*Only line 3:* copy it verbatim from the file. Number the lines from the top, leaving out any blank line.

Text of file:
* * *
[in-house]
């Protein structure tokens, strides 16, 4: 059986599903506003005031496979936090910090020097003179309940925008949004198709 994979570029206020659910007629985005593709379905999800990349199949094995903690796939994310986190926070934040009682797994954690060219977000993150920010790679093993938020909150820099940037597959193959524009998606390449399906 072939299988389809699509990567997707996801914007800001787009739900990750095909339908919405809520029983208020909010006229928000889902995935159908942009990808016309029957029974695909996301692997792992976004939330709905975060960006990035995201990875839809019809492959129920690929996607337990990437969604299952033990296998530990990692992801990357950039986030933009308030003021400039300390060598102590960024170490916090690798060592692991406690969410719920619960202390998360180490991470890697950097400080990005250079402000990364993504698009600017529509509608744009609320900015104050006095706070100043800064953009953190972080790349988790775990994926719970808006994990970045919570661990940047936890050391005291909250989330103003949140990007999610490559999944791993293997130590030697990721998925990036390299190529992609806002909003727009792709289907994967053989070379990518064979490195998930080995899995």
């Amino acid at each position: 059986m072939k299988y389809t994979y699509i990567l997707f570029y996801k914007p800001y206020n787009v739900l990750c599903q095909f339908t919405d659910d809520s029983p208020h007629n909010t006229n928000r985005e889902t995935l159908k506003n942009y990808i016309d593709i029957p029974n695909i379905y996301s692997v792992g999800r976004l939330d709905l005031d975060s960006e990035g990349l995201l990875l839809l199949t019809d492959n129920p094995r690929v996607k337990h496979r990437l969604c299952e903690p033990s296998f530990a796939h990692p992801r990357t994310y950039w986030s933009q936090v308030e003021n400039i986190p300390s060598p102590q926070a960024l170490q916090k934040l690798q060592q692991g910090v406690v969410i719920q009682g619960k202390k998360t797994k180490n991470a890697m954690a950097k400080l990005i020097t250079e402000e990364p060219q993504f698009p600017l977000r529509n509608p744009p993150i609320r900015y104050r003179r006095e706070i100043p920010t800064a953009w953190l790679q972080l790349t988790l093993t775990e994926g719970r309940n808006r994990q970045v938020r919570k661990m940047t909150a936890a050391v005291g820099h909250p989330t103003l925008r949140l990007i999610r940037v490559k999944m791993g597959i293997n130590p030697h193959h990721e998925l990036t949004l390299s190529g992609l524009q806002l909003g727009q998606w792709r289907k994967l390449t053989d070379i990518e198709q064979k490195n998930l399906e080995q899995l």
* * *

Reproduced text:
């Amino acid at each position: 059986m072939k299988y389809t994979y699509i990567l997707f570029y996801k914007p800001y206020n787009v739900l990750c599903q095909f339908t919405d659910d809520s029983p208020h007629n909010t006229n928000r985005e889902t995935l159908k506003n942009y990808i016309d593709i029957p029974n695909i379905y996301s692997v792992g999800r976004l939330d709905l005031d975060s960006e990035g990349l995201l990875l839809l199949t019809d492959n129920p094995r690929v996607k337990h496979r990437l969604c299952e903690p033990s296998f530990a796939h990692p992801r990357t994310y950039w986030s933009q936090v308030e003021n400039i986190p300390s060598p102590q926070a960024l170490q916090k934040l690798q060592q692991g910090v406690v969410i719920q009682g619960k202390k998360t797994k180490n991470a890697m954690a950097k400080l990005i020097t250079e402000e990364p060219q993504f698009p600017l977000r529509n509608p744009p993150i609320r900015y104050r003179r006095e706070i100043p920010t800064a953009w953190l790679q972080l790349t988790l093993t775990e994926g719970r309940n808006r994990q970045v938020r919570k661990m940047t909150a936890a050391v005291g820099h909250p989330t103003l925008r949140l990007i999610r940037v490559k999944m791993g597959i293997n130590p030697h193959h990721e998925l990036t949004l390299s190529g992609l524009q806002l909003g727009q998606w792709r289907k994967l390449t053989d070379i990518e198709q064979k490195n998930l399906e080995q899995l």